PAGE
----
pamela yates nyffDistribution with its attending gatekeepers has been a frustration that reinforces structural racism and sexism. I say, why accept those models of distribution? Let’s make our own, create a hybrid model and then through outreach and engagement campaigns connect directly with our audiences. Let’s make a free/pay model where we give the film away for free where we can’t make money and sell it where we can. In Guatemala we give masters of our films to the biggest bootlegger – he’s called “El Buki”- and he makes sure they are in every market stall across the country. You want your human rights films to be bootlegged!

JM: What aspects of your work have you found to be most rewarding?

PY: Having a life-long relationship with the protagonists in the films is everything.

pamela yates rigoberts with hand upI worked with a 23-year old Mayan woman who became the storyteller in my 1982 film When the Mountains Tremble. Her name was Rigoberta Menchú and we traveled around the world together with the film helping consolidate the movement to stop US aid to the military regimes in Central America. The film helped put Rigoberta on the world stage and 10 years later she was awarded the Nobel Peace Prize, the first indigenous person to be so honored.

All the protagonists in Granito: How to Nail a Dictator, mostly women, who came from many backgrounds yet found common ground working together to build the genocide case against General Ríos Montt, are still close friends and advisors. In 500 YEARS, I had a close collaboration with Irma Alicia Velásquez Nimatuj, an anthropologist, author and public intellectual as well as Andrea Ixchíu a dynamic Mayan youth leader. I think the fact that I collaborate so closely with the protagonists and involve them in every aspect of the production as well as the multi-year outreach campaigns is a key and very stimulating component of the model we’ve developed.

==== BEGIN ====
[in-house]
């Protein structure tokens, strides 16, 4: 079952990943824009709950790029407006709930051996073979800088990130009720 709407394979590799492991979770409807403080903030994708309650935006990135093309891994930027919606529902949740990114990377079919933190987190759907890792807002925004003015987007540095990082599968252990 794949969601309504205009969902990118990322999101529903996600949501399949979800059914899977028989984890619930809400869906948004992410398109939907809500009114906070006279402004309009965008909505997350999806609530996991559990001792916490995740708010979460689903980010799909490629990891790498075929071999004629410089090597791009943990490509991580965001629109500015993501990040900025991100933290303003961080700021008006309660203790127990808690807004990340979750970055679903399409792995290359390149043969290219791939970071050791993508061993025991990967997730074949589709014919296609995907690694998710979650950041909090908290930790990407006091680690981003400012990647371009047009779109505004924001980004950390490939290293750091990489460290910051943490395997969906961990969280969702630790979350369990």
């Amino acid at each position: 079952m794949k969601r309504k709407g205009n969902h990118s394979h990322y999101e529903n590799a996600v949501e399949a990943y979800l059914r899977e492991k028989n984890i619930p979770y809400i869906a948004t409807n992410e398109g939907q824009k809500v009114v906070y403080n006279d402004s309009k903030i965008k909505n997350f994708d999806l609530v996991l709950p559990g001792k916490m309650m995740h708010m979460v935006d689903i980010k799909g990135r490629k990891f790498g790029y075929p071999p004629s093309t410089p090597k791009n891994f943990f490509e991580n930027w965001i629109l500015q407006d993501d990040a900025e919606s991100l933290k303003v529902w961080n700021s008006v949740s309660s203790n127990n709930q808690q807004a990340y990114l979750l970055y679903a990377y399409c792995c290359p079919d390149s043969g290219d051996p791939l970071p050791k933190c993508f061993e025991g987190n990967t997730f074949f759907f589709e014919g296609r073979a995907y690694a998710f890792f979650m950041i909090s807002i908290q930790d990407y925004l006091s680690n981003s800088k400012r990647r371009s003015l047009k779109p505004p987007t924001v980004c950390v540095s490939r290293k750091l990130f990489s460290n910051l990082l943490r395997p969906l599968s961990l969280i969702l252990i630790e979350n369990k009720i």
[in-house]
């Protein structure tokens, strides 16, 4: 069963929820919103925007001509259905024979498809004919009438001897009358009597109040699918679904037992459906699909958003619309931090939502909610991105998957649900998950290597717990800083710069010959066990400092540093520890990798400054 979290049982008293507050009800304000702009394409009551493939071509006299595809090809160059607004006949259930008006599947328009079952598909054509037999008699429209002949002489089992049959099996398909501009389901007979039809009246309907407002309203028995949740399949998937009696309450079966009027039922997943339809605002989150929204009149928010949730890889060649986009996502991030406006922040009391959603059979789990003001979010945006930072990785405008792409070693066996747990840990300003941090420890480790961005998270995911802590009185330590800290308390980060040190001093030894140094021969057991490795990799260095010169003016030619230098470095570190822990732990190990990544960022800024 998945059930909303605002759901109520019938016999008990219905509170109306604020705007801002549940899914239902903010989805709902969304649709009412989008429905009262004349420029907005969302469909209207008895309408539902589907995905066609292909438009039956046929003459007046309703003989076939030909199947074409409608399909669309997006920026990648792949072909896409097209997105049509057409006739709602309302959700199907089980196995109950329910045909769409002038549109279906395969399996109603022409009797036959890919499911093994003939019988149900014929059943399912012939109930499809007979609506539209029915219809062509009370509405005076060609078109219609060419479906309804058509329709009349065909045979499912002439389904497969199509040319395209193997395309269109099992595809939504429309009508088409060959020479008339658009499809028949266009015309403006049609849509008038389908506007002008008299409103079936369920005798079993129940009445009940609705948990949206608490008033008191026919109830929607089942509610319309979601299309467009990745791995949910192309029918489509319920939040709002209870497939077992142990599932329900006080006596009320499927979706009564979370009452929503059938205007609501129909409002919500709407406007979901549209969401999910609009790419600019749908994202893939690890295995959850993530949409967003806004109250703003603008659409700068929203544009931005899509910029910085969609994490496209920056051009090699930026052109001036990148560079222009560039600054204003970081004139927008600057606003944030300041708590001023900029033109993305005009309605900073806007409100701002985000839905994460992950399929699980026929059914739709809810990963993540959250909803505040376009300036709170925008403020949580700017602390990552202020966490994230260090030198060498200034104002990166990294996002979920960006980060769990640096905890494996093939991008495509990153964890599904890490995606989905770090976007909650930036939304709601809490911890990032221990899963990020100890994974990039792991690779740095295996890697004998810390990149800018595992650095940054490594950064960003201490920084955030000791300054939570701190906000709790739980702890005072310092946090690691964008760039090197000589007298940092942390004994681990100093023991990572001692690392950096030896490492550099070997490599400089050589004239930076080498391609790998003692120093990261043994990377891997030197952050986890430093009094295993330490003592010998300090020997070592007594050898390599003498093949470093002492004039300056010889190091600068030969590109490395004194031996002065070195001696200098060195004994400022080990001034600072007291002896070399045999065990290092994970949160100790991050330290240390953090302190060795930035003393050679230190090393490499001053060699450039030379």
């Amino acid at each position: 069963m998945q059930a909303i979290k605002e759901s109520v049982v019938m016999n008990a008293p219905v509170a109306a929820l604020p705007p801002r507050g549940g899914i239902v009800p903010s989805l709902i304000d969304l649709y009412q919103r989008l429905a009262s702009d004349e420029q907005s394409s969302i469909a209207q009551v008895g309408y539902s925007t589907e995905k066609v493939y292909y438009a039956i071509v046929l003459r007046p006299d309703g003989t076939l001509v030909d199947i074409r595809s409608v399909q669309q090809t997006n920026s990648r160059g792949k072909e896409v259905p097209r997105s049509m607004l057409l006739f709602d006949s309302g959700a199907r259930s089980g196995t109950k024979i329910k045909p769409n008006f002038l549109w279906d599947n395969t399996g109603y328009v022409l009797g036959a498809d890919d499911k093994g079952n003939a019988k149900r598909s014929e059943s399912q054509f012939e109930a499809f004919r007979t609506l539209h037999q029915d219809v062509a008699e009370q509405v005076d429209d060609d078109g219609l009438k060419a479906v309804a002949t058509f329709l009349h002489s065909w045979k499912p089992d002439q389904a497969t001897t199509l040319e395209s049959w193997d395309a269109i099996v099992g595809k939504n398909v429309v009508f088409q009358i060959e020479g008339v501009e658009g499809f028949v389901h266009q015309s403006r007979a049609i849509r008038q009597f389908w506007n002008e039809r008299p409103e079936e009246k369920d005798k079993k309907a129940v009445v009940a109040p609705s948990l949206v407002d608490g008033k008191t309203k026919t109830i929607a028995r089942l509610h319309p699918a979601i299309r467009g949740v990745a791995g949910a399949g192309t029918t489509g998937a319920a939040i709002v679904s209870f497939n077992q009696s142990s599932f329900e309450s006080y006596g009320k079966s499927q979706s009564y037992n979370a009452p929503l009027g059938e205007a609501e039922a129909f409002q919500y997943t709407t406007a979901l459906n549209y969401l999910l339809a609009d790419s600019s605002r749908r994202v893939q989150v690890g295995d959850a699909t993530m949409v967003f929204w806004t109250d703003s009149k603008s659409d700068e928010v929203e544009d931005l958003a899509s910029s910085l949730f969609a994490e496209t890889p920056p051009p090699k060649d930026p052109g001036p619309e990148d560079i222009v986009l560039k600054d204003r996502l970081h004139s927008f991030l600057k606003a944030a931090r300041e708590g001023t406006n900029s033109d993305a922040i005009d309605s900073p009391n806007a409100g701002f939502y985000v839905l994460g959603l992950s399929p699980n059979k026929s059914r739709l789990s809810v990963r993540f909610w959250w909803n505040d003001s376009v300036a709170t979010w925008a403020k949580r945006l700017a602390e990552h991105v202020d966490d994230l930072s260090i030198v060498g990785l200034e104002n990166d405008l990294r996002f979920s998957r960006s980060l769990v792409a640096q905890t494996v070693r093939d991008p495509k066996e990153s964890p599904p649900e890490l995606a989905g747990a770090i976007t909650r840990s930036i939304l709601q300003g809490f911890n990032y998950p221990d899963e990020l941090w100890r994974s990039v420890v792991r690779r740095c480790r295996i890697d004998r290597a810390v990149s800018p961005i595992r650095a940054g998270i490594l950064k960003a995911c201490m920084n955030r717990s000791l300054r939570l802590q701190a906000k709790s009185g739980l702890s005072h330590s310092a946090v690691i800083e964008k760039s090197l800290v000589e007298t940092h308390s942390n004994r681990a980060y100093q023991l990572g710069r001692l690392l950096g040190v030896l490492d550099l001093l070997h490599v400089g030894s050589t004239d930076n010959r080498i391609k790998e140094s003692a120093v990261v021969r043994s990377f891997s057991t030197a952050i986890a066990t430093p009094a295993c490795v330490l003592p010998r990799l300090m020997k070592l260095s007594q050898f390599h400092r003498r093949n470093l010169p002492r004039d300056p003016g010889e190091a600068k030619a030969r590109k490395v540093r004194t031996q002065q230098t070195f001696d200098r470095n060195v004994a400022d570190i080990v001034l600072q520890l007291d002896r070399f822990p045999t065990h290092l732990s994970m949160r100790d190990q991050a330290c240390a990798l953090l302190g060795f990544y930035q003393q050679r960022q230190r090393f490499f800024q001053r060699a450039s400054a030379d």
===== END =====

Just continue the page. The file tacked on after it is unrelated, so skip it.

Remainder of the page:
JM: How have your experiences over the years changed your definition of nonfiction filmmaking and your perspectives about its place in the broader context of our cinema/media culture?

pamela yates 2PY: I’ve always been open to and excited by experimentation and innovation in the documentary film genres. For example, what’s come to be known as “hybrid” documentaries. I’ve been part of it since the start, doing some scenes as dramatizations strictly adhering to declassified CIA documents in the 1982 film When the Mountains Tremble and I was roundly criticized for not using archival footage. So I encourage the trend of finding new ways, artistic ways that are as varied as the filmmakers’ sensibilities in storytelling. It’s just so liberating! That being said, we must be careful not to falsify facts. There must be a rigorous journalistic basis, a fact check even. With a factual basis we can then layer beauty, pathos, and new forms of artistry on top.

JM: What are the primary differences in the presentation of narratives in nonfiction and fiction films?

PY: Most non-fiction films are journeys of discovery. My films take years to make, I’m following a story and am often so surprised as to where it leads me. And I ask myself: Can I be nimble enough to understand where the story is going, how people change, how they rise to the occasion, how they realize their fullest potential? I’m looking for the strongest material to lead the story. I have a love/hate relationship with the fact that the more I try to control the story, the more likely I am to get it wrong.